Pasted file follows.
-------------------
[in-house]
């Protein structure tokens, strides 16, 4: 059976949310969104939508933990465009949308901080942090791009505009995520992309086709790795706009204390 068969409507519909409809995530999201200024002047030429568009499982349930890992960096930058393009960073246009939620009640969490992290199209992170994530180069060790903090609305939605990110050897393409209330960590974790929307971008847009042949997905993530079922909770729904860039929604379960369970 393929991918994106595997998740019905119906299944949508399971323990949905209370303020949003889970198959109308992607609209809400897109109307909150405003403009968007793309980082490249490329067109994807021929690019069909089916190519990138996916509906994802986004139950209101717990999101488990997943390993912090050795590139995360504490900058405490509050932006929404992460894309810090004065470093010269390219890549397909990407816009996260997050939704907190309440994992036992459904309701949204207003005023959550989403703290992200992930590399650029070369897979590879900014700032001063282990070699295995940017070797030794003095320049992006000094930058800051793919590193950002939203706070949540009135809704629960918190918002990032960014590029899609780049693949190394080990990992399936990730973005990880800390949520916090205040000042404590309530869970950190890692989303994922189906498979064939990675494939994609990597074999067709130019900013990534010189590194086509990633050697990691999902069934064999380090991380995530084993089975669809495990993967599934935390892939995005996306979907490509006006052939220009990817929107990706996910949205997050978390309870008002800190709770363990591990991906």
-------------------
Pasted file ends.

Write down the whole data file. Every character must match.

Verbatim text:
[in-house]
């Protein structure tokens, strides 16, 4: 059976949310969104939508933990465009949308901080942090791009505009995520992309086709790795706009204390 068969409507519909409809995530999201200024002047030429568009499982349930890992960096930058393009960073246009939620009640969490992290199209992170994530180069060790903090609305939605990110050897393409209330960590974790929307971008847009042949997905993530079922909770729904860039929604379960369970 393929991918994106595997998740019905119906299944949508399971323990949905209370303020949003889970198959109308992607609209809400897109109307909150405003403009968007793309980082490249490329067109994807021929690019069909089916190519990138996916509906994802986004139950209101717990999101488990997943390993912090050795590139995360504490900058405490509050932006929404992460894309810090004065470093010269390219890549397909990407816009996260997050939704907190309440994992036992459904309701949204207003005023959550989403703290992200992930590399650029070369897979590879900014700032001063282990070699295995940017070797030794003095320049992006000094930058800051793919590193950002939203706070949540009135809704629960918190918002990032960014590029899609780049693949190394080990990992399936990730973005990880800390949520916090205040000042404590309530869970950190890692989303994922189906498979064939990675494939994609990597074999067709130019900013990534010189590194086509990633050697990691999902069934064999380090991380995530084993089975669809495990993967599934935390892939995005996306979907490509006006052939220009990817929107990706996910949205997050978390309870008002800190709770363990591990991906």